Republicans on the Huntington Beach City Council, in California, sought to ban the LGBTQ Pride flag from flying over city hall. They achieved their goal by pushing through an ordinance that only permits flying government flags on the flagpole.
The council voted 4-3, along party lines, to preliminarily approve the new ordinance, with supporters attempting to cast themselves as proponents of “inclusion,” on the grounds that the Pride flag — and any other flags recognizing specific groups of people — are divisive.
The final policy governing which flags can be flown will be voted on — and likely approved — at the board’s Feb. 21 meeting.
Councilman Pat Burns, a Republican who sponsored the amended policy, argued that the city should only fly the city, state, and national flags, along with occasionally flying the county flag and flags supporting prisoners of war and each branch of the military, reports The Voice of OC.
“We, the City of Huntington Beach, are one community with many different cultures and people. All are equally valued members of our community, and none are to be treated differently or discriminated against,” Burns wrote in a memo explaining his proposal. He added that the city “should avoid actions that could easily or mistakenly be perceived as divisive.
The council voted 6-0 to fly the Pride flag during June 2021, following the lead of other Southern California cities. But social conservatives lamented the decision, arguing that supporting LGBTQ rights takes a side on a social issue that runs counter to their religious or moral beliefs.
Under the newly approved policy, only government flags would be allowed to fly over city hall — with the aforementioned exceptions for military flags — and any changes to that policy would require the council to pass an ordinance outlining those amendments.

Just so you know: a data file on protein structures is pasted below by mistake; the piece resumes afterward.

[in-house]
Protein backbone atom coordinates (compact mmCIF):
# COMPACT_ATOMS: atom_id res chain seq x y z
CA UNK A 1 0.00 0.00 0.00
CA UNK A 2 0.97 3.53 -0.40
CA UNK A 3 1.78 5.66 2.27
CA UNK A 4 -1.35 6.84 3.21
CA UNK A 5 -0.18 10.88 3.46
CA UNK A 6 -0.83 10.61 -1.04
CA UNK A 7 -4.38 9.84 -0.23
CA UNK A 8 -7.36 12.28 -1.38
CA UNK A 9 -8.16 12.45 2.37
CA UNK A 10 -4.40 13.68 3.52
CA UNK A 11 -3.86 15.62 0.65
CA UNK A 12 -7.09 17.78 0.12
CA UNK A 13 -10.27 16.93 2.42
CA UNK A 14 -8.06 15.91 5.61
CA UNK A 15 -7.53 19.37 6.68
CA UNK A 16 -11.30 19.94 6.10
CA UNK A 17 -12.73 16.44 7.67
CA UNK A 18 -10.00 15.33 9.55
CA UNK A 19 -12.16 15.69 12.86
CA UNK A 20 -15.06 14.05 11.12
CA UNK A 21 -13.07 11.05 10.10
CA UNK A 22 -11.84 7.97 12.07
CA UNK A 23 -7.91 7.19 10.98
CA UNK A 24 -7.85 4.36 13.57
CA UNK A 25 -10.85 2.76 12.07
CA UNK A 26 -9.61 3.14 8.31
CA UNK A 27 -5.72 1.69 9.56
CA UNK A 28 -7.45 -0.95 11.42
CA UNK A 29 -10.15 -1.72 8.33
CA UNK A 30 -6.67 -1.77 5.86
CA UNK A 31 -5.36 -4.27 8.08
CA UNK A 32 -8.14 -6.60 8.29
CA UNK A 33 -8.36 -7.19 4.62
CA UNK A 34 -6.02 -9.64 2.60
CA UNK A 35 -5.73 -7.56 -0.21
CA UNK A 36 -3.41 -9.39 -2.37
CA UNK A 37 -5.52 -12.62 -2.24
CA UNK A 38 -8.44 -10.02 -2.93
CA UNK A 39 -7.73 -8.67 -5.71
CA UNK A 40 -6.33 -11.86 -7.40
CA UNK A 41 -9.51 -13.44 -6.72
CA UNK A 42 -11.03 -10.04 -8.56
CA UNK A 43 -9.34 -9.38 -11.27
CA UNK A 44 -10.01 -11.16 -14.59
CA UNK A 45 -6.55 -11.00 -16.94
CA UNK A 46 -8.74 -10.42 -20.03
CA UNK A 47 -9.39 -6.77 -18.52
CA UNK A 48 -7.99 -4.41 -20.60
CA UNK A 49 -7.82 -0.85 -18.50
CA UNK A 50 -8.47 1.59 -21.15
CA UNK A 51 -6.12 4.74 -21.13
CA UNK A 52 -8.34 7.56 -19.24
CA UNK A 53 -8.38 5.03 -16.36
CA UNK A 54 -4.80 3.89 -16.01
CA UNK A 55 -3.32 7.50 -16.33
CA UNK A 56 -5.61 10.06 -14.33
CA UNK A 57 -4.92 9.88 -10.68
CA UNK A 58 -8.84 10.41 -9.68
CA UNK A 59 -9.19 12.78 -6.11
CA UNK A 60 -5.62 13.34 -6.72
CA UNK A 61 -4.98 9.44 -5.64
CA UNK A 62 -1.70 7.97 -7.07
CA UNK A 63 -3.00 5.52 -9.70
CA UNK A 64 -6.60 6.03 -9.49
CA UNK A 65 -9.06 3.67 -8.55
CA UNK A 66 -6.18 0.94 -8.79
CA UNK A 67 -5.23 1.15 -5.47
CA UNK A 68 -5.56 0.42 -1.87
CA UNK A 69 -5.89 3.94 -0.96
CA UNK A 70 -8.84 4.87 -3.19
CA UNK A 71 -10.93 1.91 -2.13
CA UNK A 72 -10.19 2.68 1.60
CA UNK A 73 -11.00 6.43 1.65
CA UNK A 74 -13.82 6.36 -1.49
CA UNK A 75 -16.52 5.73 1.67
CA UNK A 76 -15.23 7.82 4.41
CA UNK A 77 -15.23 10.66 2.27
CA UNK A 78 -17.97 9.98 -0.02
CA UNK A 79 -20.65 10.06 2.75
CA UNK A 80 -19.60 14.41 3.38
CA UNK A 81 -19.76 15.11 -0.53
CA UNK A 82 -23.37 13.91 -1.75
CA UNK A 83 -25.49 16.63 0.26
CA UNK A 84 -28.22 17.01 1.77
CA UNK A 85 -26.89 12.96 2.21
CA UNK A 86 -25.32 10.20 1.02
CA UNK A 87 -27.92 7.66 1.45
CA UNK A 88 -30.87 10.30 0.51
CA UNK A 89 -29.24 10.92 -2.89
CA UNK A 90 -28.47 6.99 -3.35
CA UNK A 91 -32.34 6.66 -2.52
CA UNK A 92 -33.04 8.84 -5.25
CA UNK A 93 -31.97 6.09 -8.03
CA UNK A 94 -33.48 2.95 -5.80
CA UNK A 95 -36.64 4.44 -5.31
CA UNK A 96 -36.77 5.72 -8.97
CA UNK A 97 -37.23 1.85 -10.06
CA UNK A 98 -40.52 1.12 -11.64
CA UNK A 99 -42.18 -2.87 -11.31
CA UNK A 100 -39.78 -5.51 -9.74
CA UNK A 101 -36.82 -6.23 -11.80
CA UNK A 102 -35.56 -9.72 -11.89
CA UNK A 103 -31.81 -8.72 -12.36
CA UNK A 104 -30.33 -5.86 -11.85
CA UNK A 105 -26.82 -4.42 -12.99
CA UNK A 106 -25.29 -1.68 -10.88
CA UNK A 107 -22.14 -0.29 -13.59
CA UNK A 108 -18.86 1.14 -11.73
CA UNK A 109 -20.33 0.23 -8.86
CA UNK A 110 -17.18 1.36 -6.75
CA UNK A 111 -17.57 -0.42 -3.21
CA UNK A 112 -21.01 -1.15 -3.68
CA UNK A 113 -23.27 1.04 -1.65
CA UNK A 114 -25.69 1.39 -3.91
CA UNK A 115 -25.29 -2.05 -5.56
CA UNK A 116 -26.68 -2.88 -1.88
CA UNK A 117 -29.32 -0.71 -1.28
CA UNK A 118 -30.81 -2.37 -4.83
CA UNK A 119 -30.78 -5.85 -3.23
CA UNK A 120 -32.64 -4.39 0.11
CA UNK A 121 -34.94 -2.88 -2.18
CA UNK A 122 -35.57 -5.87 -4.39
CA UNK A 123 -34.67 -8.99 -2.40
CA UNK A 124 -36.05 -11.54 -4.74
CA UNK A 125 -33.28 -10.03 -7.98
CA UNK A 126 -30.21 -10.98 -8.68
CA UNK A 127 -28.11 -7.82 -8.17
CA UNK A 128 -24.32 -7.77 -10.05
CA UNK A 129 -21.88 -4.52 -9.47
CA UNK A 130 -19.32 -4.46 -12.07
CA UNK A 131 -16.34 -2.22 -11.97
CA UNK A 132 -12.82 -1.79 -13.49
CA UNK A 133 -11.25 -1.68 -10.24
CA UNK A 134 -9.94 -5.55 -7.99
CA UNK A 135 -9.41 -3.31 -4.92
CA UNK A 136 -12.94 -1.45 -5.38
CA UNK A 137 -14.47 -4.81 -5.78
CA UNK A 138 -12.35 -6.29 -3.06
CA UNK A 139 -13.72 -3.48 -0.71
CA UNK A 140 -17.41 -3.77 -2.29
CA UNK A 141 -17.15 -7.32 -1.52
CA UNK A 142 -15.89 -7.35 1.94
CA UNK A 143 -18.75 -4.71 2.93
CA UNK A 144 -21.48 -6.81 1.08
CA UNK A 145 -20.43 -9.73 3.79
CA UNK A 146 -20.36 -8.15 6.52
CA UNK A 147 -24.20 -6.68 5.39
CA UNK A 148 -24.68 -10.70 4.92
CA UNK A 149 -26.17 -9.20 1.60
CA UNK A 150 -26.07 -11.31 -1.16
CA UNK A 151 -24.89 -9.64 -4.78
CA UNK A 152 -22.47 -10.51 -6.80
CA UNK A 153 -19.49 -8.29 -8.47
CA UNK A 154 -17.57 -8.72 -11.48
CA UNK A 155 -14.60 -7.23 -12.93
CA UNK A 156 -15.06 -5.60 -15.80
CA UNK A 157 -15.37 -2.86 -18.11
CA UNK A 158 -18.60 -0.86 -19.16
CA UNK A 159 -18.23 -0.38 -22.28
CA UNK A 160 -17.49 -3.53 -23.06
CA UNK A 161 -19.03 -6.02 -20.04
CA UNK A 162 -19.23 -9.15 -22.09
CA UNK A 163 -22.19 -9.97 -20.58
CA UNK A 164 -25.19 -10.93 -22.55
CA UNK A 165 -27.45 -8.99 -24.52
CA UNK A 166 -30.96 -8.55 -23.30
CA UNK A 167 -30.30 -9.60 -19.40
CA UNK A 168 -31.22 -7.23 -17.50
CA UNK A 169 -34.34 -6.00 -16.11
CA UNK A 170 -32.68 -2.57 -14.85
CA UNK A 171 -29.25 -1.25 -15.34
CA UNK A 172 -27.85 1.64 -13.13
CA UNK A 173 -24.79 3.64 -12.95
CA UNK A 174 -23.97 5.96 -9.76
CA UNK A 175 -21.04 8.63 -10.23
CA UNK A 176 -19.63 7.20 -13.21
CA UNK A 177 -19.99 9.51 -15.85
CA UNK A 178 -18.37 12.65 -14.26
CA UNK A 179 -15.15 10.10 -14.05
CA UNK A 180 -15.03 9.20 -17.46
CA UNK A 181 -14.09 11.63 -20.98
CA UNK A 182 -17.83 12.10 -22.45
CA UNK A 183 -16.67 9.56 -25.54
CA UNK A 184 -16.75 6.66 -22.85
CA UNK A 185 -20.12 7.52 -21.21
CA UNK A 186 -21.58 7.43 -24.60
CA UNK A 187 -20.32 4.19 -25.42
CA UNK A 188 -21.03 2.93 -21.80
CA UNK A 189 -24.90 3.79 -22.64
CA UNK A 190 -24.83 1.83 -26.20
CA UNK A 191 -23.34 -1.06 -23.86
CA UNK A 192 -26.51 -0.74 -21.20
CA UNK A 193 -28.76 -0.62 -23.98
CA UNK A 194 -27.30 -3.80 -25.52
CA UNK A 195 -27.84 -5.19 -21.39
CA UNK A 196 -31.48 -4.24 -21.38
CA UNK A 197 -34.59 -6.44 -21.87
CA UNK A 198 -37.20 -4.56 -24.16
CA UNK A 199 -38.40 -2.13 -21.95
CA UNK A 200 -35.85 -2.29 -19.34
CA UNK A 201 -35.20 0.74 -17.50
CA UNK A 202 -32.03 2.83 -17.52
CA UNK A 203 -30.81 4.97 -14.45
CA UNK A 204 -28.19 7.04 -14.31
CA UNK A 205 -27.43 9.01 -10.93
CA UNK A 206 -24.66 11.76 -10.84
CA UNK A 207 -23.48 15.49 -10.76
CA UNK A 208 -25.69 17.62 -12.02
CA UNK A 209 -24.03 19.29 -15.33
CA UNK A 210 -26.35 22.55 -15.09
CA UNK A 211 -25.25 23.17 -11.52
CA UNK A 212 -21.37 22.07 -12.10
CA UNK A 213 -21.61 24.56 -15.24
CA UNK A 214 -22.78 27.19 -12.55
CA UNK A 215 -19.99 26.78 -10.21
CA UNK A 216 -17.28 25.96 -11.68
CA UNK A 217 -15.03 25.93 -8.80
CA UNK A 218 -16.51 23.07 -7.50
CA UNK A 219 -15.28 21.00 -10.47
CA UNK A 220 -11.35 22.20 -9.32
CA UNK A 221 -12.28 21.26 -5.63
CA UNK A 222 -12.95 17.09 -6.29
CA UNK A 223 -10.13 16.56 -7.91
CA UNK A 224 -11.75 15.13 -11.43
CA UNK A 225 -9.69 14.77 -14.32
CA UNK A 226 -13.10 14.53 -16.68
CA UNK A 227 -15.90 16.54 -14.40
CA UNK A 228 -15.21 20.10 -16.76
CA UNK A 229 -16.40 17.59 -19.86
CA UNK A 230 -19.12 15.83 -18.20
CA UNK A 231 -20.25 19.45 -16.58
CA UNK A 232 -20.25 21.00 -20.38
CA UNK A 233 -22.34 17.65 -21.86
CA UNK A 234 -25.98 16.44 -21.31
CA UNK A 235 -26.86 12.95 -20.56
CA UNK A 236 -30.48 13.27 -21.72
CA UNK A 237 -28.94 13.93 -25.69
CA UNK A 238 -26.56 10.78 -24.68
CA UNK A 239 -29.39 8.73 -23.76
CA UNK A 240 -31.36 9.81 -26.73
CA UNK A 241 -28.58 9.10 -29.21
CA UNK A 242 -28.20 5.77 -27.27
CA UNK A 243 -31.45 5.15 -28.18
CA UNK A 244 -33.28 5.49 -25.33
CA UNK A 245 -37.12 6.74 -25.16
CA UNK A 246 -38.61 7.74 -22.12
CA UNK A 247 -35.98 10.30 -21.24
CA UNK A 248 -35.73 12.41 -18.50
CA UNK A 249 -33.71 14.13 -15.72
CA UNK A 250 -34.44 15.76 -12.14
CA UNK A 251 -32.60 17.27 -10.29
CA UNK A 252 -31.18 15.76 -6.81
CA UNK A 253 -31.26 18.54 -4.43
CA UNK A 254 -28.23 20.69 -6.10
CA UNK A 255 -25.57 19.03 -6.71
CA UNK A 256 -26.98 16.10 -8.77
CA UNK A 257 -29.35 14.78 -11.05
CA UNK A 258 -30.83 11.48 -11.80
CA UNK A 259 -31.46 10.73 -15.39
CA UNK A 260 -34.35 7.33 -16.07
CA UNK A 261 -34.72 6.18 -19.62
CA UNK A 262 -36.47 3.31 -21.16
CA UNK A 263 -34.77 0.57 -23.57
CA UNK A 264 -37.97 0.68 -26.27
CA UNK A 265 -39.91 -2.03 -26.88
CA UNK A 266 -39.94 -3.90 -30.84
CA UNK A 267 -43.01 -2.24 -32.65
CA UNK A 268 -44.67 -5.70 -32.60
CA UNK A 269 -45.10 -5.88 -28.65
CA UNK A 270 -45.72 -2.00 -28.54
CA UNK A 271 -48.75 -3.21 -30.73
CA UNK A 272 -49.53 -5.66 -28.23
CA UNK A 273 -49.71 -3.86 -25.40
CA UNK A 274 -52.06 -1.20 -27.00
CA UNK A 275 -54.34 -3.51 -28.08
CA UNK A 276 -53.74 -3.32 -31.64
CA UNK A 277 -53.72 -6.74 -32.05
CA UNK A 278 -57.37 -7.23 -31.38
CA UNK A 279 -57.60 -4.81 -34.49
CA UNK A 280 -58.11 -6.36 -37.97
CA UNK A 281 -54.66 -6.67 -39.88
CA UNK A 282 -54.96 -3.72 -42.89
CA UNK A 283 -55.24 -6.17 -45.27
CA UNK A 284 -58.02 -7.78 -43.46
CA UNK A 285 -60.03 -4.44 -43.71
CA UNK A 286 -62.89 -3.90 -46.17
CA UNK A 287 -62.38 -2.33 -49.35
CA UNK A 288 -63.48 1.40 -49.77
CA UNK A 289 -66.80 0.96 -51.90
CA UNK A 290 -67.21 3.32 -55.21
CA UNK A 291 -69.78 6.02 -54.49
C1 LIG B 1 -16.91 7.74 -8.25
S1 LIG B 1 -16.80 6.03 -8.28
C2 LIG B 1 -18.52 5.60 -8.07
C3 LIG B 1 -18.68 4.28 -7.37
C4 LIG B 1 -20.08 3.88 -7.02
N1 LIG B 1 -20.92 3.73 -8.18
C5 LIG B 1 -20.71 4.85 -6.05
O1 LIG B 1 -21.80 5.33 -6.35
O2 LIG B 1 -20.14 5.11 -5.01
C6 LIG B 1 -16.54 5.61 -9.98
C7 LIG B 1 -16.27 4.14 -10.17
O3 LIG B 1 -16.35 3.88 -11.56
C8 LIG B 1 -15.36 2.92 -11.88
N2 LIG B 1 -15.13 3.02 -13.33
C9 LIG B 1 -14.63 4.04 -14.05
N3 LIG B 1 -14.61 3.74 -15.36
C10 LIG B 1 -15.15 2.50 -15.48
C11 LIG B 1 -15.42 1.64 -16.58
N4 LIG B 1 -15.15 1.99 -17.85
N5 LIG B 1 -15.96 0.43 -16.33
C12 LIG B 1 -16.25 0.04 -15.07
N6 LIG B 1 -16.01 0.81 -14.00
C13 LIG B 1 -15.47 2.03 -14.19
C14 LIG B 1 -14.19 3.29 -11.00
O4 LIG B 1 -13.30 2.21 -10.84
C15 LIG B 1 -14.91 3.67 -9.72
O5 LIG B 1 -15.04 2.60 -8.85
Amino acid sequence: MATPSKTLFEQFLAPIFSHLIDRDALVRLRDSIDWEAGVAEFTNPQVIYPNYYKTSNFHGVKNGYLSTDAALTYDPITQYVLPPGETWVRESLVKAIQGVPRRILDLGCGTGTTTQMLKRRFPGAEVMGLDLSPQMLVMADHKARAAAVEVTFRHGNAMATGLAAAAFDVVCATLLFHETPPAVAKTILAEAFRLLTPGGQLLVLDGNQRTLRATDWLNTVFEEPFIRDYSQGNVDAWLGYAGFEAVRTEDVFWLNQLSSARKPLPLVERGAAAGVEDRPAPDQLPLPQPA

The proposal garnered much feedback, with over 275 people sending letters to the city to express their opinion.
According to city staff, at least 228 letters supported keeping the current policy of allowing the Pride flag to remain in place, while 46 urged the city to adopt the new restrictions.
Similarly, the overwhelming majority of public commenters who attended the city council meeting on Tuesday night expressed support for the Pride flag, rejecting arguments that it offends people who disagree with LGBTQ rights or excludes the straight community.
“So you want to avoid actions that could be perceived as divisive? I don’t think that’s going too well for you this evening,” public commenter Margaret Robinson told the council, even as she correctly predicted that the Republican majority would do whatever it wants, regardless of public sentiment.
“I’m a realist, I know this will pass 4-3, but my positive take on this whole debacle is we now see who you are and how you intend to govern,” Robinson said.
“It’s not the place of government at any level to pick favorites among groups,” public commenter Steven Quinn argued. “There is no NRA flag, no Israeli flag, no Christian flag outside of city hall… Similarly there should be no flags celebrating a race, creed, or gender flag.”
Councilman Dan Kalmick, a Democrat, argued that the city already had a flag policy in place, and that the overall policy should not be changed. He appeared to imply that Republicans were simply pushing through new rules in order to hide their true intentions by attacking a symbol of the LGBTQ community.
“If you don’t want to fly the Pride flag, just make a motion…to eliminate the previous resolution to fly the Pride flag,” he said.
But Burns argued that he was hoping to “unify” the city so that no residents, regardless of their identities or views, felt excluded. He added that he has a nephew and niece who are gay and that he doesn’t treat them differently, attempting to rebut any charges of homophobia.
“It’s not about getting rid of the Pride flag,” he said. “I believe we are all equal and we don’t need titles or anything, and that the flags we have that represent our government are what’s important to unify us and get over this divisive titling.”
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